And on the morn King Pelles made great joy of Sir Bors; and then he departed and rode to Camelot, and there he found Sir Launcelot du Lake, and told him of the adventures that he had seen with King Pelles at Corbin.
So the noise sprang in Arthur's court that Launcelot had gotten a child upon Elaine, the daughter of King Pelles, wherefore Queen Guenever was wroth, and gave many rebukes to Sir Launcelot, and called him false knight. And then Sir Launcelot told the queen all, and how he was made to lie by her by enchantment in likeness of the queen. So the queen held Sir Launcelot excused. And as the book saith, King Arthur had been in France, and had made war upon the mighty King Claudas, and had won much of his lands. And when the king was come again he let cry a great feast, that all lords and ladies of all England should be there, but if it were such as were rebellious against him.
How Dame Elaine, Galahad's mother, came in great estate unto Camelot, and how Sir Launcelot behaved him there.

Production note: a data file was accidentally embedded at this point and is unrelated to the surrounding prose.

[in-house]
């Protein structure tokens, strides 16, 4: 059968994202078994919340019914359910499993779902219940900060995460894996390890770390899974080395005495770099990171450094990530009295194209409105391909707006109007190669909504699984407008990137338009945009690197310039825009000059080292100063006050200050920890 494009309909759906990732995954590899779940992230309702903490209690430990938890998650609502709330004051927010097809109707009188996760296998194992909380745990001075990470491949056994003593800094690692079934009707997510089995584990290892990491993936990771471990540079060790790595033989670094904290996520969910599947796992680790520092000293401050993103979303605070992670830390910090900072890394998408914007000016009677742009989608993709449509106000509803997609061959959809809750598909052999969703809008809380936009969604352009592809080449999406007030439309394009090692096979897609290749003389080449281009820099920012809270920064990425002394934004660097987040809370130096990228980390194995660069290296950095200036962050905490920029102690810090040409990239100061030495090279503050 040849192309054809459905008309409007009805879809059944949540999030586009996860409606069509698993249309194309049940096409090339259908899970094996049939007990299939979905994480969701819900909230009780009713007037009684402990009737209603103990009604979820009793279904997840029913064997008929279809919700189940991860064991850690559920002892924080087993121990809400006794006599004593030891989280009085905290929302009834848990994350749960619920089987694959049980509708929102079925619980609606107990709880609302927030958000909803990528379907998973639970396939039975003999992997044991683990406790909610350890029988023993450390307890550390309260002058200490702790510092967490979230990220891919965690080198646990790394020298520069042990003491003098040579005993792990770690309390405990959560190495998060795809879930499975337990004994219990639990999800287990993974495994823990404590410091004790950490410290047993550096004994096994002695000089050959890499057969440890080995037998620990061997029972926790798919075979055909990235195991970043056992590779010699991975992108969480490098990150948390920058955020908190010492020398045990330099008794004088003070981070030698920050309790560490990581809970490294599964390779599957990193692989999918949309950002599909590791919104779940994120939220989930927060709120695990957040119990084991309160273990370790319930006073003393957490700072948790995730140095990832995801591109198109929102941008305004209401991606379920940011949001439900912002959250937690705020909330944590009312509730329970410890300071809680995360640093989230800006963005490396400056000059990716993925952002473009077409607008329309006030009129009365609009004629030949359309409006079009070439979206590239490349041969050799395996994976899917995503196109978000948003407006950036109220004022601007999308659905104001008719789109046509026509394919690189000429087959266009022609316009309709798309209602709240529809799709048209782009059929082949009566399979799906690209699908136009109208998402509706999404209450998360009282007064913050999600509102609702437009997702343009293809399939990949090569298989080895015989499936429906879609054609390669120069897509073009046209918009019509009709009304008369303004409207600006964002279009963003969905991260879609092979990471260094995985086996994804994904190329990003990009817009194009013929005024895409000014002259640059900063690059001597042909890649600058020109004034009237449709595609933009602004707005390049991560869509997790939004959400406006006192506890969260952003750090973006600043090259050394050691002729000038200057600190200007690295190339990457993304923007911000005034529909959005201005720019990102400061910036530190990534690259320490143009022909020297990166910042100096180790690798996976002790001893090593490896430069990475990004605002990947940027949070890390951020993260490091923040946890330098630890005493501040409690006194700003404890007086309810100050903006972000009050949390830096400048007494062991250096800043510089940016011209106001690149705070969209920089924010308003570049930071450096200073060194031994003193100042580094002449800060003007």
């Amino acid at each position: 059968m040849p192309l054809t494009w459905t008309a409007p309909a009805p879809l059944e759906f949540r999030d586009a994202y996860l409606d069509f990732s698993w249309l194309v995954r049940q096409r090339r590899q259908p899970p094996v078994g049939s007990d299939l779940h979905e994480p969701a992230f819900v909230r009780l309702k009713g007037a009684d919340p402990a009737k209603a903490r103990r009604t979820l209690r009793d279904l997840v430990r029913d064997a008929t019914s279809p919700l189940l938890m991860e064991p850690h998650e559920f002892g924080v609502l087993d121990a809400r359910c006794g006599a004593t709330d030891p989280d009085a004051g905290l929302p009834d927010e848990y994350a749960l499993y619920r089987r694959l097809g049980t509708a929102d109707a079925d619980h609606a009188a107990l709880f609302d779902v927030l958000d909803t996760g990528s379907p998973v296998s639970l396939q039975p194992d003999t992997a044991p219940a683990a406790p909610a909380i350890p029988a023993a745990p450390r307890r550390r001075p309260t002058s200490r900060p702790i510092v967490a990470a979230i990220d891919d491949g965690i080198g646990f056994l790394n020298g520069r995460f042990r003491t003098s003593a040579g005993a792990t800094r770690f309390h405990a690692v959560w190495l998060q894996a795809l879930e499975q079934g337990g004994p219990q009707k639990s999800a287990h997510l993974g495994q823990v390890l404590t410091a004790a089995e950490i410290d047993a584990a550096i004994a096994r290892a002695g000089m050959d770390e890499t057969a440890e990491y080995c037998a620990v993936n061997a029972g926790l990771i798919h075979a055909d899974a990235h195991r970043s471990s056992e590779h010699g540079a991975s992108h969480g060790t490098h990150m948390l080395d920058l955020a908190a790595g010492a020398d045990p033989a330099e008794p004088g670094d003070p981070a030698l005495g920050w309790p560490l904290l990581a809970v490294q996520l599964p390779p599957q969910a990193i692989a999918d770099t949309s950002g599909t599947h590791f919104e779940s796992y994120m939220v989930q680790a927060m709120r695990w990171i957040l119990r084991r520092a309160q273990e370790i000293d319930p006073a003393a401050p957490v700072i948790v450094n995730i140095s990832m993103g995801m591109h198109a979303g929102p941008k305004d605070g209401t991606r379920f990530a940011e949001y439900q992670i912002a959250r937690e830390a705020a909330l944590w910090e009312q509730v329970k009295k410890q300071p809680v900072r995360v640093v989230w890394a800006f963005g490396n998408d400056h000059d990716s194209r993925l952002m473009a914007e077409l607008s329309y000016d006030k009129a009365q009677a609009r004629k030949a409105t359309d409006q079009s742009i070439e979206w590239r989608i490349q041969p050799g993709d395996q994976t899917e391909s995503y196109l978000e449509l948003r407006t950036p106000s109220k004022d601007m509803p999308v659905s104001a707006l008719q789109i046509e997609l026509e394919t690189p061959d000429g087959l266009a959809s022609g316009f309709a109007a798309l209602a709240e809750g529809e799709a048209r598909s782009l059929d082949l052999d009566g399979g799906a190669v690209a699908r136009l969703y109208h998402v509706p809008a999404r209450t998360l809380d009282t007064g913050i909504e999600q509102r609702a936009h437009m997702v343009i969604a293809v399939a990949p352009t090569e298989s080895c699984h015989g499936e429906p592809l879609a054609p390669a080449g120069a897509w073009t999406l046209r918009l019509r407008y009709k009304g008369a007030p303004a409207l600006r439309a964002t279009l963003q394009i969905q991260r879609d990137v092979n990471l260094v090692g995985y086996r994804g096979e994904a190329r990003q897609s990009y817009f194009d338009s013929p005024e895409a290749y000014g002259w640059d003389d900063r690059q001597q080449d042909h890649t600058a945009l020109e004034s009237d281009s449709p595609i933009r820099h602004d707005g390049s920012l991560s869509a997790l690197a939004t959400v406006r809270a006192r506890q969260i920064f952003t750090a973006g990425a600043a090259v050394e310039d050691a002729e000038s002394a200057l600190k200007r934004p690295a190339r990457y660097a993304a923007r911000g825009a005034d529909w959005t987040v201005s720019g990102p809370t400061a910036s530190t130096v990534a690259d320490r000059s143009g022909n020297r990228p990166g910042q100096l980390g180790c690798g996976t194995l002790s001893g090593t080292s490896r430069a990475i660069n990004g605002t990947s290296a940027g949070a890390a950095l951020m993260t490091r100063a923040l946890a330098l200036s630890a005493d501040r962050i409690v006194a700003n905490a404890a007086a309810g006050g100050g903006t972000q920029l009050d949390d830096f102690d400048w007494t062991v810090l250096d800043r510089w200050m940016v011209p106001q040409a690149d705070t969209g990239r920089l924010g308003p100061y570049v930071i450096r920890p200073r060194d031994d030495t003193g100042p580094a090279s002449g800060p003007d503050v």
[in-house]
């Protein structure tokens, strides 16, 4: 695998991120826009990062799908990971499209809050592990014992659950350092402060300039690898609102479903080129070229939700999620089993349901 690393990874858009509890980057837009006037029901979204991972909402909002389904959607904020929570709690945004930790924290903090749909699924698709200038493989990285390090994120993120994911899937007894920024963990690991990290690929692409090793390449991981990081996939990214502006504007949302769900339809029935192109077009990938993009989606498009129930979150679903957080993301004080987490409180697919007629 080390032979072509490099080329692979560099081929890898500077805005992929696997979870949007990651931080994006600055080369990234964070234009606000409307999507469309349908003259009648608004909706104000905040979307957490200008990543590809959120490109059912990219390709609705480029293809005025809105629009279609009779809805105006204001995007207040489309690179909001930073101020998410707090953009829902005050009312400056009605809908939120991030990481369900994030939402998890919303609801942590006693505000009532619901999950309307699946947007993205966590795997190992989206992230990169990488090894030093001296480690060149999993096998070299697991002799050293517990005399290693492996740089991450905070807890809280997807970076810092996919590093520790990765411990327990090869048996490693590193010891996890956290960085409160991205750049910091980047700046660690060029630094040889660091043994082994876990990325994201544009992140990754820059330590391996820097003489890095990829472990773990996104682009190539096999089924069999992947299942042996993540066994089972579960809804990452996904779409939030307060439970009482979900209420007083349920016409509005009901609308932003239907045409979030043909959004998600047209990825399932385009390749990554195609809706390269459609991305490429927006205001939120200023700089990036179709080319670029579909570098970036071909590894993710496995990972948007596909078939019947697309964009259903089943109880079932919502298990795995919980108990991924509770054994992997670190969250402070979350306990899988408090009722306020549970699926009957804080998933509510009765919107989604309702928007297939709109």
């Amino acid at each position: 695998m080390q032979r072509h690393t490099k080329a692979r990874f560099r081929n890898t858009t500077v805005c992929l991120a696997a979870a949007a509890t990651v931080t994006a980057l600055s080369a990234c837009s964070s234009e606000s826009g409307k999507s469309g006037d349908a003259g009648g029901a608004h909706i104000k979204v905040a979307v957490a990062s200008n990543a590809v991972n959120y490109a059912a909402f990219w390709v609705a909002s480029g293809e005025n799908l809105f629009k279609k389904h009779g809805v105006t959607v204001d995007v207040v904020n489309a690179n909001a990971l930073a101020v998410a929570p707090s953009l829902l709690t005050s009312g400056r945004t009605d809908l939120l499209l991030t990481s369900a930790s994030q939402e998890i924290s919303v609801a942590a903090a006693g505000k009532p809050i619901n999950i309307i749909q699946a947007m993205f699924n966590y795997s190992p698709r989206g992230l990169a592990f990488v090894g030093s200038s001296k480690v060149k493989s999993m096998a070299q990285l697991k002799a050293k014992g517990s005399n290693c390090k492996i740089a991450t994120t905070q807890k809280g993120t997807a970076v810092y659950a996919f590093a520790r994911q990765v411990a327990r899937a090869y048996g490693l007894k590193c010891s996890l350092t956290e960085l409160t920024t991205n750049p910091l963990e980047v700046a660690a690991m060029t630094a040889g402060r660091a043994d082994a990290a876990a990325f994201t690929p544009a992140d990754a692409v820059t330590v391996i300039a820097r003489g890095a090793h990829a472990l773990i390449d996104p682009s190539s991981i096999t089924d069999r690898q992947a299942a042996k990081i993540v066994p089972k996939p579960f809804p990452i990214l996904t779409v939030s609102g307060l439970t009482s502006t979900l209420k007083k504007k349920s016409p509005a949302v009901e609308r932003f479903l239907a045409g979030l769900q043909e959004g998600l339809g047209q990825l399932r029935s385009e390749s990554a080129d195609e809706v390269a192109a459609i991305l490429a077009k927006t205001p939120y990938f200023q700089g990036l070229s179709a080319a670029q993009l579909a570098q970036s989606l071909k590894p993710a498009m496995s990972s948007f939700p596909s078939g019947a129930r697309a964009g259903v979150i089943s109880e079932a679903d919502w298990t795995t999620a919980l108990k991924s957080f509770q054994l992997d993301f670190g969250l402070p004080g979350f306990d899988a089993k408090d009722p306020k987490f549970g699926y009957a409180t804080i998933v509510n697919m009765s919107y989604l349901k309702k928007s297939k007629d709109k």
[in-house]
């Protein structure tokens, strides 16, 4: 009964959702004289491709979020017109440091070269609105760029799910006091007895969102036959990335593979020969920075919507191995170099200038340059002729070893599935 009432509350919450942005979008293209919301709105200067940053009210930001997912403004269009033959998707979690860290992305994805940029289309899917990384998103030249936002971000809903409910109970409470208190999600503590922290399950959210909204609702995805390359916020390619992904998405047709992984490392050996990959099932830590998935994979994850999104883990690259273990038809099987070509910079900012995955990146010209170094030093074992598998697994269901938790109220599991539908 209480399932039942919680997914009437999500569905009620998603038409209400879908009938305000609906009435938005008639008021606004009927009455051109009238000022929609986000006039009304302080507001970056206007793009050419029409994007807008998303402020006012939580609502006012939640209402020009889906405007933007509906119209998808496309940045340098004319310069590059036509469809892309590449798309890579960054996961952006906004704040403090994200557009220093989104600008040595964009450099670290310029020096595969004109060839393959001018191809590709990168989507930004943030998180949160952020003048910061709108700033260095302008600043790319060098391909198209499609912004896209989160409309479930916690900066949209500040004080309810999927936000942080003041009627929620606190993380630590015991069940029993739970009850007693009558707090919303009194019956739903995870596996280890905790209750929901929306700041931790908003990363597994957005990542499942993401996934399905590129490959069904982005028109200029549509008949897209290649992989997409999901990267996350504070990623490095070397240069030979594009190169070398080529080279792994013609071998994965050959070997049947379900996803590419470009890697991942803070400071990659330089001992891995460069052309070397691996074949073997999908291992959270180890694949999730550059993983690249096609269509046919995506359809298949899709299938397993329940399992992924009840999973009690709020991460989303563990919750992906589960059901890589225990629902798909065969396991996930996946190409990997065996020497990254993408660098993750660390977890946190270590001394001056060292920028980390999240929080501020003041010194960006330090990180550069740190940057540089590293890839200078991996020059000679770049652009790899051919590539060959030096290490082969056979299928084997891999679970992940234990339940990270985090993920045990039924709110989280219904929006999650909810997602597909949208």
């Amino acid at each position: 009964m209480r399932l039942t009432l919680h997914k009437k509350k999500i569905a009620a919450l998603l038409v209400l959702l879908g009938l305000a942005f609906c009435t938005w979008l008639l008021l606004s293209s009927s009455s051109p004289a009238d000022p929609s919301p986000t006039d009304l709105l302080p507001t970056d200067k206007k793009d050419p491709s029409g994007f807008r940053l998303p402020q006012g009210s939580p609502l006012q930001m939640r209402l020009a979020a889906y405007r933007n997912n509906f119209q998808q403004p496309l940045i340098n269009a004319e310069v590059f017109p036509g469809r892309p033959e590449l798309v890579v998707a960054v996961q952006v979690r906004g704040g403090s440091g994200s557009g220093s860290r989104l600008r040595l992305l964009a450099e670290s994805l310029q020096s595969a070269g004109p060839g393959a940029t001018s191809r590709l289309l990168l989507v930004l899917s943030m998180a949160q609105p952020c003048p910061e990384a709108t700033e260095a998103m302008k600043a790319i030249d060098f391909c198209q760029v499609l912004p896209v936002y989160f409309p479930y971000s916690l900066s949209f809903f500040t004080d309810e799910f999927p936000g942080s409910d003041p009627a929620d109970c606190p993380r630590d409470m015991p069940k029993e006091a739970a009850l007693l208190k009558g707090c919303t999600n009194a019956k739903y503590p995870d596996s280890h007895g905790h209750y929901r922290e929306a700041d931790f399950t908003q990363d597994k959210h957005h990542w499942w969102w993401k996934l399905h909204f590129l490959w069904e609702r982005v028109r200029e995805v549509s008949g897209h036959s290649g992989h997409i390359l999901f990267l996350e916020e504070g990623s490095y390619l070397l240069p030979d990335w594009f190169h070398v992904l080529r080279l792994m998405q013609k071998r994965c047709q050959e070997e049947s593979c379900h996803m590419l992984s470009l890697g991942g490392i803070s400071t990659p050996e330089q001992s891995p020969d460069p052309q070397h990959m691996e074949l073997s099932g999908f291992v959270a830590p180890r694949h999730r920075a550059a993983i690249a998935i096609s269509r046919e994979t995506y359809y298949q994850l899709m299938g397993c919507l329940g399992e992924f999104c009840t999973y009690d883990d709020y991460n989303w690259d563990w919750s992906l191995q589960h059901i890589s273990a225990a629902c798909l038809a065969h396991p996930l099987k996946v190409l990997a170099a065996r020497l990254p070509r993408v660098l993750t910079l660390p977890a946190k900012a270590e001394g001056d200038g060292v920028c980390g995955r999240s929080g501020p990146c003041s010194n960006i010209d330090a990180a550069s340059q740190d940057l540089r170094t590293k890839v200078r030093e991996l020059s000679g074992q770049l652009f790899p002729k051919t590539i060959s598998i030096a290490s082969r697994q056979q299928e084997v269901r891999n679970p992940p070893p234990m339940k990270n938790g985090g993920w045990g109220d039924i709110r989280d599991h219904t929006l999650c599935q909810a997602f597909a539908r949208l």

AND when Dame Elaine, the daughter of King Pelles, heard of this feast she went to her father and required him that he would give her leave to ride to that feast. The king answered: I will well ye go thither, but in any wise as ye love me and will have my blessing, that ye be well beseen in the richest wise; and look that ye spare not for no cost; ask and ye shall have all that you needeth. Then by the advice of Dame Brisen, her maiden, all thing was apparelled unto the purpose, that there was never no lady more richlier beseen. So she rode with twenty knights, and ten ladies, and gentlewomen, to the number of an hundred horses. And when she came to Camelot, King Arthur and Queen Guenever said, and all the knights, that Dame Elaine was the fairest and the best beseen lady that ever was seen in that court. And anon as King Arthur wist that she was come he met her and saluted her, and so did the most part of all the knights of the Round Table, both Sir Tristram, Sir Bleoberis, and Sir Gawaine, and many more that I will not rehearse. But when Sir Launcelot saw her he was so ashamed, and that because he drew his sword on the morn when he had